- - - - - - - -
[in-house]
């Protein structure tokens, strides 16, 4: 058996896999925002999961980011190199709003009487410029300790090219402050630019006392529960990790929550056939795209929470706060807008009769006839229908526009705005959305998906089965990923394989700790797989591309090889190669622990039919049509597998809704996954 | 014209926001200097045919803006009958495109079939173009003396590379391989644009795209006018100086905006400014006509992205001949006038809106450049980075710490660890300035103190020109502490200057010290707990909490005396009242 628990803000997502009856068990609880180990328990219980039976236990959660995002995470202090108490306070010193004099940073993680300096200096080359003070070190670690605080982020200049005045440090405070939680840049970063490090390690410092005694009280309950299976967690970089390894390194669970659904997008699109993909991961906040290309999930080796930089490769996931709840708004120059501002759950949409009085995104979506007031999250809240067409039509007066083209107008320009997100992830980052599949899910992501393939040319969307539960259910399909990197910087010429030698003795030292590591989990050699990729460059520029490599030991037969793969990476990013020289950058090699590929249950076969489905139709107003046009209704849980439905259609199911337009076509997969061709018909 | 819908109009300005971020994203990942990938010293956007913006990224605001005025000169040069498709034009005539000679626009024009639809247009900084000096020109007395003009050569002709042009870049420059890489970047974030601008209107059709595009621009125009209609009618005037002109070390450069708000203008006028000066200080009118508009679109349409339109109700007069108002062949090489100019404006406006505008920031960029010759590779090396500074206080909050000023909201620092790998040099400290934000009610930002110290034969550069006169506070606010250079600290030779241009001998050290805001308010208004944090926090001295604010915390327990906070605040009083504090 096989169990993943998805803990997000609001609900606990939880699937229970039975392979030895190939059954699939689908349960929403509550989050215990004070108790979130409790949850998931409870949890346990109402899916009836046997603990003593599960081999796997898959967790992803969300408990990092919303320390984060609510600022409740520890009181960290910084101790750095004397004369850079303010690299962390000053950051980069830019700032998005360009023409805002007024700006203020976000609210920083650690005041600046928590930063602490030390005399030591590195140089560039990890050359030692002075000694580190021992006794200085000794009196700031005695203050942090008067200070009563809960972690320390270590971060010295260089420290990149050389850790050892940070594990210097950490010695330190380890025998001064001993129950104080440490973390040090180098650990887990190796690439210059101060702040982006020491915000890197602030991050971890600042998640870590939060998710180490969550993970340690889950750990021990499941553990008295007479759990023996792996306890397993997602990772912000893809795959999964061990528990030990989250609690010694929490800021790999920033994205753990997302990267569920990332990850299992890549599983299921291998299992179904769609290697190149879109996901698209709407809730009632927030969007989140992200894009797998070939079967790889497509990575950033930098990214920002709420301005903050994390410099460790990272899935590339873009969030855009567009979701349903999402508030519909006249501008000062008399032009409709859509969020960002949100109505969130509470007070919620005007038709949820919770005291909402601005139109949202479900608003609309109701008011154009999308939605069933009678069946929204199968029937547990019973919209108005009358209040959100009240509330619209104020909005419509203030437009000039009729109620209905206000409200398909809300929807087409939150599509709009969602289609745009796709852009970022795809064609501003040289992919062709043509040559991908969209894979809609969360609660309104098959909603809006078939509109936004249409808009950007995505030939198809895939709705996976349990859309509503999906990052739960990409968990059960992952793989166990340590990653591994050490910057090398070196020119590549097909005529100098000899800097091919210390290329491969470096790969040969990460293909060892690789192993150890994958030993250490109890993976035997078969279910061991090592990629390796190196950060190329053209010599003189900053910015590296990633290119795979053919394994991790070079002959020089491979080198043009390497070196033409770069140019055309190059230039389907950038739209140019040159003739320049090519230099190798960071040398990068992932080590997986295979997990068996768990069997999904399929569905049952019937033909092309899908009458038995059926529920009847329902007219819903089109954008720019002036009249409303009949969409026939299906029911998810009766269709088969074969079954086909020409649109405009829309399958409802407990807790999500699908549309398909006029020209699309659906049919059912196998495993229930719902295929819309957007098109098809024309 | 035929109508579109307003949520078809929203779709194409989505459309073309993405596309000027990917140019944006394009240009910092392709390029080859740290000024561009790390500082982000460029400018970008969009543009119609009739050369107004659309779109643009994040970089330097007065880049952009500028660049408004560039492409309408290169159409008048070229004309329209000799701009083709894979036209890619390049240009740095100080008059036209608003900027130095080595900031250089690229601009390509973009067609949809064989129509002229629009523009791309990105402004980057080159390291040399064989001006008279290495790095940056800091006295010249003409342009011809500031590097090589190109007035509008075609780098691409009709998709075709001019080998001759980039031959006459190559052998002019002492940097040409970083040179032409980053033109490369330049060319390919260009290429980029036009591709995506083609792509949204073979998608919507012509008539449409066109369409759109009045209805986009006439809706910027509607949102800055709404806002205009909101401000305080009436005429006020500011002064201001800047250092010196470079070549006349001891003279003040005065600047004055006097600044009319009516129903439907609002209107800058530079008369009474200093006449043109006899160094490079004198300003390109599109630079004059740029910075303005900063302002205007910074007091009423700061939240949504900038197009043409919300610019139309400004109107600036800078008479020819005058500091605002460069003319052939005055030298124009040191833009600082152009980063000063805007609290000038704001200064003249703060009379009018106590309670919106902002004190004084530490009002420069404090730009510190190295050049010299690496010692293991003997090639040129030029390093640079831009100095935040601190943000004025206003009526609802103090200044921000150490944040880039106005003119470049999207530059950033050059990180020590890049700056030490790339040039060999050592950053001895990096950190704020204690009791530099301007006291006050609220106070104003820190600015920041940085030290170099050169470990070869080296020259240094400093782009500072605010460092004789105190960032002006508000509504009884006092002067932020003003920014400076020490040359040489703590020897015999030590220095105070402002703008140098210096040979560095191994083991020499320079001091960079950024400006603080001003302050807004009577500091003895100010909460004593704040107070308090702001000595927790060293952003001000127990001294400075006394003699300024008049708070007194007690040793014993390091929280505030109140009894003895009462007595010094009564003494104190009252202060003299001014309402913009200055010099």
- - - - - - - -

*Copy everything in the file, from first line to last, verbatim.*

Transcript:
[in-house]
């Protein structure tokens, strides 16, 4: 058996896999925002999961980011190199709003009487410029300790090219402050630019006392529960990790929550056939795209929470706060807008009769006839229908526009705005959305998906089965990923394989700790797989591309090889190669622990039919049509597998809704996954 | 014209926001200097045919803006009958495109079939173009003396590379391989644009795209006018100086905006400014006509992205001949006038809106450049980075710490660890300035103190020109502490200057010290707990909490005396009242 628990803000997502009856068990609880180990328990219980039976236990959660995002995470202090108490306070010193004099940073993680300096200096080359003070070190670690605080982020200049005045440090405070939680840049970063490090390690410092005694009280309950299976967690970089390894390194669970659904997008699109993909991961906040290309999930080796930089490769996931709840708004120059501002759950949409009085995104979506007031999250809240067409039509007066083209107008320009997100992830980052599949899910992501393939040319969307539960259910399909990197910087010429030698003795030292590591989990050699990729460059520029490599030991037969793969990476990013020289950058090699590929249950076969489905139709107003046009209704849980439905259609199911337009076509997969061709018909 | 819908109009300005971020994203990942990938010293956007913006990224605001005025000169040069498709034009005539000679626009024009639809247009900084000096020109007395003009050569002709042009870049420059890489970047974030601008209107059709595009621009125009209609009618005037002109070390450069708000203008006028000066200080009118508009679109349409339109109700007069108002062949090489100019404006406006505008920031960029010759590779090396500074206080909050000023909201620092790998040099400290934000009610930002110290034969550069006169506070606010250079600290030779241009001998050290805001308010208004944090926090001295604010915390327990906070605040009083504090 096989169990993943998805803990997000609001609900606990939880699937229970039975392979030895190939059954699939689908349960929403509550989050215990004070108790979130409790949850998931409870949890346990109402899916009836046997603990003593599960081999796997898959967790992803969300408990990092919303320390984060609510600022409740520890009181960290910084101790750095004397004369850079303010690299962390000053950051980069830019700032998005360009023409805002007024700006203020976000609210920083650690005041600046928590930063602490030390005399030591590195140089560039990890050359030692002075000694580190021992006794200085000794009196700031005695203050942090008067200070009563809960972690320390270590971060010295260089420290990149050389850790050892940070594990210097950490010695330190380890025998001064001993129950104080440490973390040090180098650990887990190796690439210059101060702040982006020491915000890197602030991050971890600042998640870590939060998710180490969550993970340690889950750990021990499941553990008295007479759990023996792996306890397993997602990772912000893809795959999964061990528990030990989250609690010694929490800021790999920033994205753990997302990267569920990332990850299992890549599983299921291998299992179904769609290697190149879109996901698209709407809730009632927030969007989140992200894009797998070939079967790889497509990575950033930098990214920002709420301005903050994390410099460790990272899935590339873009969030855009567009979701349903999402508030519909006249501008000062008399032009409709859509969020960002949100109505969130509470007070919620005007038709949820919770005291909402601005139109949202479900608003609309109701008011154009999308939605069933009678069946929204199968029937547990019973919209108005009358209040959100009240509330619209104020909005419509203030437009000039009729109620209905206000409200398909809300929807087409939150599509709009969602289609745009796709852009970022795809064609501003040289992919062709043509040559991908969209894979809609969360609660309104098959909603809006078939509109936004249409808009950007995505030939198809895939709705996976349990859309509503999906990052739960990409968990059960992952793989166990340590990653591994050490910057090398070196020119590549097909005529100098000899800097091919210390290329491969470096790969040969990460293909060892690789192993150890994958030993250490109890993976035997078969279910061991090592990629390796190196950060190329053209010599003189900053910015590296990633290119795979053919394994991790070079002959020089491979080198043009390497070196033409770069140019055309190059230039389907950038739209140019040159003739320049090519230099190798960071040398990068992932080590997986295979997990068996768990069997999904399929569905049952019937033909092309899908009458038995059926529920009847329902007219819903089109954008720019002036009249409303009949969409026939299906029911998810009766269709088969074969079954086909020409649109405009829309399958409802407990807790999500699908549309398909006029020209699309659906049919059912196998495993229930719902295929819309957007098109098809024309 | 035929109508579109307003949520078809929203779709194409989505459309073309993405596309000027990917140019944006394009240009910092392709390029080859740290000024561009790390500082982000460029400018970008969009543009119609009739050369107004659309779109643009994040970089330097007065880049952009500028660049408004560039492409309408290169159409008048070229004309329209000799701009083709894979036209890619390049240009740095100080008059036209608003900027130095080595900031250089690229601009390509973009067609949809064989129509002229629009523009791309990105402004980057080159390291040399064989001006008279290495790095940056800091006295010249003409342009011809500031590097090589190109007035509008075609780098691409009709998709075709001019080998001759980039031959006459190559052998002019002492940097040409970083040179032409980053033109490369330049060319390919260009290429980029036009591709995506083609792509949204073979998608919507012509008539449409066109369409759109009045209805986009006439809706910027509607949102800055709404806002205009909101401000305080009436005429006020500011002064201001800047250092010196470079070549006349001891003279003040005065600047004055006097600044009319009516129903439907609002209107800058530079008369009474200093006449043109006899160094490079004198300003390109599109630079004059740029910075303005900063302002205007910074007091009423700061939240949504900038197009043409919300610019139309400004109107600036800078008479020819005058500091605002460069003319052939005055030298124009040191833009600082152009980063000063805007609290000038704001200064003249703060009379009018106590309670919106902002004190004084530490009002420069404090730009510190190295050049010299690496010692293991003997090639040129030029390093640079831009100095935040601190943000004025206003009526609802103090200044921000150490944040880039106005003119470049999207530059950033050059990180020590890049700056030490790339040039060999050592950053001895990096950190704020204690009791530099301007006291006050609220106070104003820190600015920041940085030290170099050169470990070869080296020259240094400093782009500072605010460092004789105190960032002006508000509504009884006092002067932020003003920014400076020490040359040489703590020897015999030590220095105070402002703008140098210096040979560095191994083991020499320079001091960079950024400006603080001003302050807004009577500091003895100010909460004593704040107070308090702001000595927790060293952003001000127990001294400075006394003699300024008049708070007194007690040793014993390091929280505030109140009894003895009462007595010094009564003494104190009252202060003299001014309402913009200055010099």